FBI management center will help bring order to paperwork goals

FBI management center will help bring order to paperwork goals

Bureau says $20 million office will upgrade ability to relay and compare data, maintain security

By Drew Robb

Special to GCN

Access to files can be restricted to a particular user or group of users, and the Information Management System logs unauthorized access attempts.

Although the pursuit of justice has changed dramatically since Al Capone went to Alcatraz for income tax evasion, proper analysis and management of paperwork remain key to the FBI's mission.

To improve its ability to relay and compare information, the bureau opened the $20 million Strategic Information and Operations Center at its Washington headquarters in November.'The 40,000-square-foot center is 10 times the size of its predecessor, FBI officials said.

Designed to act as a crisis management nerve center, SIOC can be reconfigured and compartmentalized depending on the cases active at any given time.'A 10-person team could operate the center, but it can also accommodate up to 450 people.

As SIOC deputy chief Ron Wilcox de-scribed it, the compartmentalization would let agents 'work in one room with District of Columbia police on a local kidnapping while [a group] in another room works on a terrorist bombing with top-secret data.' The new-look SIOC can deal with up to five national security crises simultaneously, Wilcox said.

In designing SIOC, the bureau wanted to make investigative data rapidly and broadly accessible while maintaining strict security. The previous document management application, the Automated Case System, ran on a mainframe computer and indexed document characteristics but stored files only in WordPerfect format.

ACS centralized the information about the case files, although the files themselves might be widely dispersed.

Most case documents were stored on paper, which had to be copied and shipped among the FBI's nine investigative divisions at headquarters, 56 domestic field offices, 37 overseas stations and 500 field locations. Aside from the slow retrieval, agents frequently complained of trouble tracking the status of document requests.

The bureau defined ACS' replacement as 'an electronic repository for SIOC-related case information, delivered through a single visual source regardless of the information type.' The Information Management System, or IMS, went onto the FBI's most-wanted list.

Built on the HighView document imaging and management system from Highland Technologies Inc. of Lanham, Md., IMS does ISIS-compatible batch scanning, bar coding, data extraction and indexing, optical character recognition, image processing and full-text searching. Once the FBI set the exact design specifications, IMS was customized and installed in about two months.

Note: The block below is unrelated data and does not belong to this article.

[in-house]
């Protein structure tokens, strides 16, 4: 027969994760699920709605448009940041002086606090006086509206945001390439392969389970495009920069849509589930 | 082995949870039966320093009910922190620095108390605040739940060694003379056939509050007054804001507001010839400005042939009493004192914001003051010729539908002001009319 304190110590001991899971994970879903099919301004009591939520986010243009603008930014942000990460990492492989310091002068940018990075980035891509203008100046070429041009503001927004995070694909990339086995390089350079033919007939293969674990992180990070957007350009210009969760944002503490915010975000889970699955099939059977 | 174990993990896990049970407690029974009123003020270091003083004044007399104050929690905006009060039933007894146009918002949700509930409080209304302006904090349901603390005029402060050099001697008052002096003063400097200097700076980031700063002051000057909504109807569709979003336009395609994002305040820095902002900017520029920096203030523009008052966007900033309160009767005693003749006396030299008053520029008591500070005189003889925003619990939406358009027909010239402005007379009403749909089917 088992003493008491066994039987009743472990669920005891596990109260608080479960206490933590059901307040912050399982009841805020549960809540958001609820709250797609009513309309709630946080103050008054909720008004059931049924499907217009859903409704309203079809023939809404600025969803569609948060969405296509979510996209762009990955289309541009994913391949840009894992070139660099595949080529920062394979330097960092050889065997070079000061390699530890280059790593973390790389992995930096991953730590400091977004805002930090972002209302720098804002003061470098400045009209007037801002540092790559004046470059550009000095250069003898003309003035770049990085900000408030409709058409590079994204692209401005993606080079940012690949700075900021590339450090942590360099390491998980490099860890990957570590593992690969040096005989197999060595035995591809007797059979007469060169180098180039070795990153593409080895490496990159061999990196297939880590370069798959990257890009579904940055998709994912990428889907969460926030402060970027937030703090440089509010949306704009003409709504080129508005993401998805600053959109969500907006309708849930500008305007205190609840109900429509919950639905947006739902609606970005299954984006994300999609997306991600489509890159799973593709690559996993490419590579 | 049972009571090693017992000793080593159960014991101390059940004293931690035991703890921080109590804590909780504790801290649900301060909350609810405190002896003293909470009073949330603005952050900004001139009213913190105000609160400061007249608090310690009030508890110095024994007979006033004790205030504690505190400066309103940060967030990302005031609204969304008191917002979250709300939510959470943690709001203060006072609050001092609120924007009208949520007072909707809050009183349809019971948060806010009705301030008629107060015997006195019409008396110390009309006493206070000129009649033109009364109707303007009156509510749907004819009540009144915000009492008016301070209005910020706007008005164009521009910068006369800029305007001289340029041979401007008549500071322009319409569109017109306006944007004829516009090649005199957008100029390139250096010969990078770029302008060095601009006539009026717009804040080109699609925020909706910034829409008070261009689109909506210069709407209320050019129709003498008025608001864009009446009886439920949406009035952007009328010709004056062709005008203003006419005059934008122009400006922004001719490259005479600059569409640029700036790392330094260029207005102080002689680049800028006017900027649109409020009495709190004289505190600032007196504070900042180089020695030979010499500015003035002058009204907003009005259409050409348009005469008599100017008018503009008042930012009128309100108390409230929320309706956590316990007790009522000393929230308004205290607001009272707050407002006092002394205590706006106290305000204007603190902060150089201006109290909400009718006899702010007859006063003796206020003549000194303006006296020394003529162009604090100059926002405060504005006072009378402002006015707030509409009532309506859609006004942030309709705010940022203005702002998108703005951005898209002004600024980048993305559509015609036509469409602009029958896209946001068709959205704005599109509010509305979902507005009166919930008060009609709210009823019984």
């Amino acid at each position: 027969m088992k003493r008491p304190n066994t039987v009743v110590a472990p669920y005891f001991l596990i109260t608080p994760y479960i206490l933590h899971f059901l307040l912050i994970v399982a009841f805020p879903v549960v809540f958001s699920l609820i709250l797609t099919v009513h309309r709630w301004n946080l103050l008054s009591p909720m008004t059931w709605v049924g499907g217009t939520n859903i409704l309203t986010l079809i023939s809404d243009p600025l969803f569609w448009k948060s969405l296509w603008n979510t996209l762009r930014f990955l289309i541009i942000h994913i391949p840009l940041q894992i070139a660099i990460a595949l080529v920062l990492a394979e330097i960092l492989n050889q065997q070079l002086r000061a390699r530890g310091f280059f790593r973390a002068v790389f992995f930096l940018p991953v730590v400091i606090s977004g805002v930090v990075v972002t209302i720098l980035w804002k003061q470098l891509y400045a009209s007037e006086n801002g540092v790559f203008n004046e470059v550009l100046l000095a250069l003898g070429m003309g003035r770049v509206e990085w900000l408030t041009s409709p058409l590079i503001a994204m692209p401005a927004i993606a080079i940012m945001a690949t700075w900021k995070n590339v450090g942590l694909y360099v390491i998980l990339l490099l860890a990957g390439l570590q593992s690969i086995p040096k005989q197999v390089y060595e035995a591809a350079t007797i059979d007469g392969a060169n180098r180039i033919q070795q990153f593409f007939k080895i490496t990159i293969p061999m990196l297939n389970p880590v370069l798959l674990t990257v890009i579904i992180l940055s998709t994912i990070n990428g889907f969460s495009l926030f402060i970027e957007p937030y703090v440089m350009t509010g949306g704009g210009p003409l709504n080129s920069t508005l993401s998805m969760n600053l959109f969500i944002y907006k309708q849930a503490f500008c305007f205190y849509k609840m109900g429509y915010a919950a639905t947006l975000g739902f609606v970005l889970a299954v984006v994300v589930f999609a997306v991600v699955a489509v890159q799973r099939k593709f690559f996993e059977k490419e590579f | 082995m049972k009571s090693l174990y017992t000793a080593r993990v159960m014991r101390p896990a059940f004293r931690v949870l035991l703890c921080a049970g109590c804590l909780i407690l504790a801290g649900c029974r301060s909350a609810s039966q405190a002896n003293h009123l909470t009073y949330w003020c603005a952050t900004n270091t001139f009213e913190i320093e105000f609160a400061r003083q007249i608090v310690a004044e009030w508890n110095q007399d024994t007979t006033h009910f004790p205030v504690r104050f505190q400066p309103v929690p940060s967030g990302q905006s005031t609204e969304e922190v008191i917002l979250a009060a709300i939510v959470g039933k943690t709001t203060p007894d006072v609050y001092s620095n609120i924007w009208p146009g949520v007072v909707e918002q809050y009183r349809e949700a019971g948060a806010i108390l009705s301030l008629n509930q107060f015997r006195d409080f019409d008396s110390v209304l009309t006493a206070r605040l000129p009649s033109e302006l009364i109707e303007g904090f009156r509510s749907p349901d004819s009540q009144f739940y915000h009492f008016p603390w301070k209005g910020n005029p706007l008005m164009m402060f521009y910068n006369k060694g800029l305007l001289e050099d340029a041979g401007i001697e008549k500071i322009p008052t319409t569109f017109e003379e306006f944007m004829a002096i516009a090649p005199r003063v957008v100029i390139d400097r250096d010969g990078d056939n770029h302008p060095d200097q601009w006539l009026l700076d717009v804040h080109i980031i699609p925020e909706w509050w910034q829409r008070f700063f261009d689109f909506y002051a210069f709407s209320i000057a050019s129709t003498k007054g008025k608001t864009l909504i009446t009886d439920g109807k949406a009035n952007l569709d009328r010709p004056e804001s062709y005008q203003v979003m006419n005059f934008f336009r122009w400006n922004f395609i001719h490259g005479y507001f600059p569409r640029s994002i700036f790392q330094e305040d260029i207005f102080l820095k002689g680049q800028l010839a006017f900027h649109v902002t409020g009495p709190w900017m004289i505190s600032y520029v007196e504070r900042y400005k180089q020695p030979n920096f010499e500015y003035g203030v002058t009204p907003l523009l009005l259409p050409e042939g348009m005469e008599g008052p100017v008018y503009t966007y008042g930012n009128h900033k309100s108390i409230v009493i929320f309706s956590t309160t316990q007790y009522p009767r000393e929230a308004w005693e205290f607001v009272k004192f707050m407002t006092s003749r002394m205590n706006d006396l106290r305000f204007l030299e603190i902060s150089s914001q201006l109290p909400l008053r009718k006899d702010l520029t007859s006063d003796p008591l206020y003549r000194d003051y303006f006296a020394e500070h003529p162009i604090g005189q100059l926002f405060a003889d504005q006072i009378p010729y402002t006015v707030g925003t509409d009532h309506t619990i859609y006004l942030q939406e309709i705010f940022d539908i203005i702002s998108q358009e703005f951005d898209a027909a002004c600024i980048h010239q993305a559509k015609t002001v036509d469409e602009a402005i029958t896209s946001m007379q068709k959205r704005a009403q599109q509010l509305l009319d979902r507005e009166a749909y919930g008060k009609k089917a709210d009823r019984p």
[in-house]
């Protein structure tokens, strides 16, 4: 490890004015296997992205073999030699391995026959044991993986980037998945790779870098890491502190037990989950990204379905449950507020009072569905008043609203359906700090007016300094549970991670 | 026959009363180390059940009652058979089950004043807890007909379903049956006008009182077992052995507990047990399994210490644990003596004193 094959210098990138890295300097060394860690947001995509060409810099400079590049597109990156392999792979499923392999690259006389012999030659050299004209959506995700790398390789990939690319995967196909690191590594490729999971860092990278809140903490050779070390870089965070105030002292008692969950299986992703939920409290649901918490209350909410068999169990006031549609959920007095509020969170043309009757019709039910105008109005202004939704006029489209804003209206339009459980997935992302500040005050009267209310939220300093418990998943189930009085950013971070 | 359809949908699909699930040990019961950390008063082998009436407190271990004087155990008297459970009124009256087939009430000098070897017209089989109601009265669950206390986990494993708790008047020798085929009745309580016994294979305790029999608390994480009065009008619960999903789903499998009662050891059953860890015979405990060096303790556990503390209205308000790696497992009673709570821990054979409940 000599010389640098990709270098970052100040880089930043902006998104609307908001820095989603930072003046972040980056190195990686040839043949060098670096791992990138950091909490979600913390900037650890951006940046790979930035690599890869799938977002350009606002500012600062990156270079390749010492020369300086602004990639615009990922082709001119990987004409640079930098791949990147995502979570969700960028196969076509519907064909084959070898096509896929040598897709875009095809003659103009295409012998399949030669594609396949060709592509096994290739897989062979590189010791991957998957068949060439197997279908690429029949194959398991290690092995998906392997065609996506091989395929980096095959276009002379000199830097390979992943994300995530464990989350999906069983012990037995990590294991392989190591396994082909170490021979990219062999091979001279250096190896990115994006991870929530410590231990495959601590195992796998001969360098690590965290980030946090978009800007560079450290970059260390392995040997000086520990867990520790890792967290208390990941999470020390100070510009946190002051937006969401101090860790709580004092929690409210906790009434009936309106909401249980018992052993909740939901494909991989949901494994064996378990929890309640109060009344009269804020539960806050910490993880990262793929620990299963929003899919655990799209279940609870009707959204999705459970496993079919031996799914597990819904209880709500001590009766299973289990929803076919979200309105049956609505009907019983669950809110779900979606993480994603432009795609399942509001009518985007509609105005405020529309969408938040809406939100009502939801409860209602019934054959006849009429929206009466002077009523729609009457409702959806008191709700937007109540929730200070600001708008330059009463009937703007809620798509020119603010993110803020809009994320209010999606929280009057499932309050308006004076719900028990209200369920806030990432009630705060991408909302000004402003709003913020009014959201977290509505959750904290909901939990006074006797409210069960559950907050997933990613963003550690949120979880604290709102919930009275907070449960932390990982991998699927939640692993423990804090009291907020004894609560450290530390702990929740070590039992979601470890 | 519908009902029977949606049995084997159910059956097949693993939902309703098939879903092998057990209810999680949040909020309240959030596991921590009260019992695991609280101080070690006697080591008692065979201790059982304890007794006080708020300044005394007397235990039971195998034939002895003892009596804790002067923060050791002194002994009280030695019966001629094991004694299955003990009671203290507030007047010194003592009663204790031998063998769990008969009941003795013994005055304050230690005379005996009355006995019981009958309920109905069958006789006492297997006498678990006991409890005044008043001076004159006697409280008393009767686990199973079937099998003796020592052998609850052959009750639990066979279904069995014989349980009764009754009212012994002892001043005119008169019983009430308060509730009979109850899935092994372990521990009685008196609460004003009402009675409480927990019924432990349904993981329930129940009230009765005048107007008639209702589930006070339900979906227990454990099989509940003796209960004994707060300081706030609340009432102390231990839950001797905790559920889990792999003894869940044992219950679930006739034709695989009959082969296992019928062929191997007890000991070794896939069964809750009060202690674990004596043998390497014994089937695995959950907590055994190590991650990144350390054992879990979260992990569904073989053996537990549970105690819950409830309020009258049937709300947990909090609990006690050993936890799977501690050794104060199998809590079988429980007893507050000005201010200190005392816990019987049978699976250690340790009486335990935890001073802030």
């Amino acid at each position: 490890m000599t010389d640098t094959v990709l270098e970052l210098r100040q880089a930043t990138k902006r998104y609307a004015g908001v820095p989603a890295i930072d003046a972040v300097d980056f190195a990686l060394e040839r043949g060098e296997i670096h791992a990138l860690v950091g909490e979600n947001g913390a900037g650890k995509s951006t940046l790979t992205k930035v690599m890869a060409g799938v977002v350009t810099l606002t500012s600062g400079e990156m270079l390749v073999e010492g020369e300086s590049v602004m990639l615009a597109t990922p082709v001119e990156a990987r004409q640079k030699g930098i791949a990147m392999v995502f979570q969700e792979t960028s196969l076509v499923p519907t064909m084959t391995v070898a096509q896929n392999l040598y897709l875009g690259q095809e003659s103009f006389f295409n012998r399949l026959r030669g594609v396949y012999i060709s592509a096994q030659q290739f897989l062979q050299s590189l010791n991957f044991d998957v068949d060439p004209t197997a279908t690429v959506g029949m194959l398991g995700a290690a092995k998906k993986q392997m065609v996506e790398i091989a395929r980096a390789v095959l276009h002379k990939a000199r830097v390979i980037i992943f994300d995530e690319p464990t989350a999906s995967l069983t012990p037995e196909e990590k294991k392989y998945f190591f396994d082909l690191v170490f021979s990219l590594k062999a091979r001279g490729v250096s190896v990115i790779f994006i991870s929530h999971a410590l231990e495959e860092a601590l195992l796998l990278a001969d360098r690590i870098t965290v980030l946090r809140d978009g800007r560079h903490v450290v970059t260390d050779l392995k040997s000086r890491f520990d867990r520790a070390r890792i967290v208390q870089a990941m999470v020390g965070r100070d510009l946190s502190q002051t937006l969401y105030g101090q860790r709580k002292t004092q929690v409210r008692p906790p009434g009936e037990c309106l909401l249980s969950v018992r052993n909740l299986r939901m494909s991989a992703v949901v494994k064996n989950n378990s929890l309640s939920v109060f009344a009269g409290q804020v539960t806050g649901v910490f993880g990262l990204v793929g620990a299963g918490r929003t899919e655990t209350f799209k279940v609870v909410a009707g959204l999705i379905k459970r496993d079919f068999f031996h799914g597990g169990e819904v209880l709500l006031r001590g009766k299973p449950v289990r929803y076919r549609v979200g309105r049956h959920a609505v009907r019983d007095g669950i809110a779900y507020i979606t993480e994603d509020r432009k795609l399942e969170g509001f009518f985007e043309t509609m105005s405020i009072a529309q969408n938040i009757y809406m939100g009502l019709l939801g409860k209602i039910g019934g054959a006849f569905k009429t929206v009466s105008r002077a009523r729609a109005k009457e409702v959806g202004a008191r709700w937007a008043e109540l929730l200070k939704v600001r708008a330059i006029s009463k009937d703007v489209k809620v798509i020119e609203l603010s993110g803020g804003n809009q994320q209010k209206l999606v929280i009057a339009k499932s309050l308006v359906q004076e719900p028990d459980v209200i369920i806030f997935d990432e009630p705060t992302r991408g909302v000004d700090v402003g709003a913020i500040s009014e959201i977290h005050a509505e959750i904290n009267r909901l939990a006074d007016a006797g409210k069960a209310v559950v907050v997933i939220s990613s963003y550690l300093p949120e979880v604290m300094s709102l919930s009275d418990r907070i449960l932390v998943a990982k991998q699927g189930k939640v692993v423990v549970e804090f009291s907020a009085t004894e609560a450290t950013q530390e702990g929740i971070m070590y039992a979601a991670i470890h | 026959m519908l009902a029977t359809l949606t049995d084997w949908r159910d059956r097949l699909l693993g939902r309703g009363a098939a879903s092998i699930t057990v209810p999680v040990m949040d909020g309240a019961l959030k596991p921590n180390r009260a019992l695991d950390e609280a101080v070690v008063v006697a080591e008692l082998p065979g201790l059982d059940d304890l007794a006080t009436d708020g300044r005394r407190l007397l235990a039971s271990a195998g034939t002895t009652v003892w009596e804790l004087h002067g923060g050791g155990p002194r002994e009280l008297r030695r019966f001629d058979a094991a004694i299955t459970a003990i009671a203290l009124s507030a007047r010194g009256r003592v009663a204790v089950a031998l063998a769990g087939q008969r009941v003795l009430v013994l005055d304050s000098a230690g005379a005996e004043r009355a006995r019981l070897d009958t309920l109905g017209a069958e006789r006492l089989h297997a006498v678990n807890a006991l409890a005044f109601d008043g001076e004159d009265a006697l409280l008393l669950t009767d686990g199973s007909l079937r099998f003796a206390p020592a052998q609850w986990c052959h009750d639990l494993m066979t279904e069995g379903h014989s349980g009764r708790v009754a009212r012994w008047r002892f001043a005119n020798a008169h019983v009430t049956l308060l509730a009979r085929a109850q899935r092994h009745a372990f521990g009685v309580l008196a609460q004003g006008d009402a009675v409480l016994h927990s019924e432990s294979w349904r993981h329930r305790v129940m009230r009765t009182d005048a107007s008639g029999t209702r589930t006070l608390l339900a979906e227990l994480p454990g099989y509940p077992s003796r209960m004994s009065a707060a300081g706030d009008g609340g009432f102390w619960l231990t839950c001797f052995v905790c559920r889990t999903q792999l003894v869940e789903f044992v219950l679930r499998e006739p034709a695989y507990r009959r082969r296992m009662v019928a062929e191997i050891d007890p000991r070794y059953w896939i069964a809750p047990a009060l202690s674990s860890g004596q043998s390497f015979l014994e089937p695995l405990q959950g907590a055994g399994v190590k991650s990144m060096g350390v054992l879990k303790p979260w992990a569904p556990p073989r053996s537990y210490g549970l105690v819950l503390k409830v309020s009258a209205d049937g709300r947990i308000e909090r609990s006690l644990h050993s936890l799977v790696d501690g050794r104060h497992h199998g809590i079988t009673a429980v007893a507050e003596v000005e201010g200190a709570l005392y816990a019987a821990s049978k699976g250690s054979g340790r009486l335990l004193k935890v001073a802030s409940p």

It 'lets us view text, images and video with a single tool,' IMS project manager Brad Yost said. 'We also have the capability to add audio clips. This puts the entire case file at our fingertips.'

IMS uses an Oracle Corp. database management system running under Microsoft Windows NT Server with RAID subsystems for storage.

For document imaging, it incorporates Canon USA Inc. GP30F and Hewlett-Packard ScanJet 6100C scanners.'The Canon GP30F digital multifunction imaging system does 400-dot-per-inch, 256-grayscale scanning, copying and printing from user desktops.

The HP 6100C flatbed scanner has 600-dpi resolution at 36-bit color.

Multiple IMS users can view files simultaneously without having to copy and distribute them. Files can be electronically routed to the agents working on a case.

Via batch scanning, OCR and Oracle's ConText theme-searching software, the bureau agents can extract details from case files and quickly match them against other cases.

Speed and security

Although access speed is vital, keeping the data secure is just as important. IMS sets security parameters pertaining to a particular case.

In conjunction with the FBI's audit tables and security designations, users can search for and retrieve files for which they are authorized, while generating lists invisible to them that show relevant documents of a higher classification.

The auditing system reports any attempted access to the higher-classified documents along with details such as time, frequency and source.

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